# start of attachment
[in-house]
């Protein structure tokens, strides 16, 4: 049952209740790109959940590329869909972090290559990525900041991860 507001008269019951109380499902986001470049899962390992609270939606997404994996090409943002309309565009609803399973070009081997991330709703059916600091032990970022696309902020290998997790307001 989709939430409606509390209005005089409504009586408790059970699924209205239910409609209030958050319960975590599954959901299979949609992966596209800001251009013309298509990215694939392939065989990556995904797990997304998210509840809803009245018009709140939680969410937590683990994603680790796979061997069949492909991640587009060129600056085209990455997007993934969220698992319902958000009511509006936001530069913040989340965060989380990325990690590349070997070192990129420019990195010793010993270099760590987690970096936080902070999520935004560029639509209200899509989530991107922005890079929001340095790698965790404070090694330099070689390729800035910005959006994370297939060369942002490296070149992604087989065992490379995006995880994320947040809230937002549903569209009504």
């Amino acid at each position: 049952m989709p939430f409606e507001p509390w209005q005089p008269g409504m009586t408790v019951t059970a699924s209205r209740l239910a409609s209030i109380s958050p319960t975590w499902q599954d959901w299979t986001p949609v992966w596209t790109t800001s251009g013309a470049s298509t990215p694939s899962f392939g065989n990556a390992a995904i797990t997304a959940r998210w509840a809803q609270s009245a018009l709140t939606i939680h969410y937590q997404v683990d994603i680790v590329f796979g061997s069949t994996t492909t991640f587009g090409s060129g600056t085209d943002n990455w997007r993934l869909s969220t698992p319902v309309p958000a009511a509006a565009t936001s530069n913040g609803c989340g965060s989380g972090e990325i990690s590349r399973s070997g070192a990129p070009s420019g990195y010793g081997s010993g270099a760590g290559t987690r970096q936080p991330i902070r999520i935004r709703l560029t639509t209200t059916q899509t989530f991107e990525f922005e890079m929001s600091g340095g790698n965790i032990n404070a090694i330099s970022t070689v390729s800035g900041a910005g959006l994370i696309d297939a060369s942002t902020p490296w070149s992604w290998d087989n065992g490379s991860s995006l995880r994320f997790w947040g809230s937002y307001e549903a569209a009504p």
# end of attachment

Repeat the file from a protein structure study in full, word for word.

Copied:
[in-house]
């Protein structure tokens, strides 16, 4: 049952209740790109959940590329869909972090290559990525900041991860 507001008269019951109380499902986001470049899962390992609270939606997404994996090409943002309309565009609803399973070009081997991330709703059916600091032990970022696309902020290998997790307001 989709939430409606509390209005005089409504009586408790059970699924209205239910409609209030958050319960975590599954959901299979949609992966596209800001251009013309298509990215694939392939065989990556995904797990997304998210509840809803009245018009709140939680969410937590683990994603680790796979061997069949492909991640587009060129600056085209990455997007993934969220698992319902958000009511509006936001530069913040989340965060989380990325990690590349070997070192990129420019990195010793010993270099760590987690970096936080902070999520935004560029639509209200899509989530991107922005890079929001340095790698965790404070090694330099070689390729800035910005959006994370297939060369942002490296070149992604087989065992490379995006995880994320947040809230937002549903569209009504």
């Amino acid at each position: 049952m989709p939430f409606e507001p509390w209005q005089p008269g409504m009586t408790v019951t059970a699924s209205r209740l239910a409609s209030i109380s958050p319960t975590w499902q599954d959901w299979t986001p949609v992966w596209t790109t800001s251009g013309a470049s298509t990215p694939s899962f392939g065989n990556a390992a995904i797990t997304a959940r998210w509840a809803q609270s009245a018009l709140t939606i939680h969410y937590q997404v683990d994603i680790v590329f796979g061997s069949t994996t492909t991640f587009g090409s060129g600056t085209d943002n990455w997007r993934l869909s969220t698992p319902v309309p958000a009511a509006a565009t936001s530069n913040g609803c989340g965060s989380g972090e990325i990690s590349r399973s070997g070192a990129p070009s420019g990195y010793g081997s010993g270099a760590g290559t987690r970096q936080p991330i902070r999520i935004r709703l560029t639509t209200t059916q899509t989530f991107e990525f922005e890079m929001s600091g340095g790698n965790i032990n404070a090694i330099s970022t070689v390729s800035g900041a910005g959006l994370i696309d297939a060369s942002t902020p490296w070149s992604w290998d087989n065992g490379s991860s995006l995880r994320f997790w947040g809230s937002y307001e549903a569209a009504p």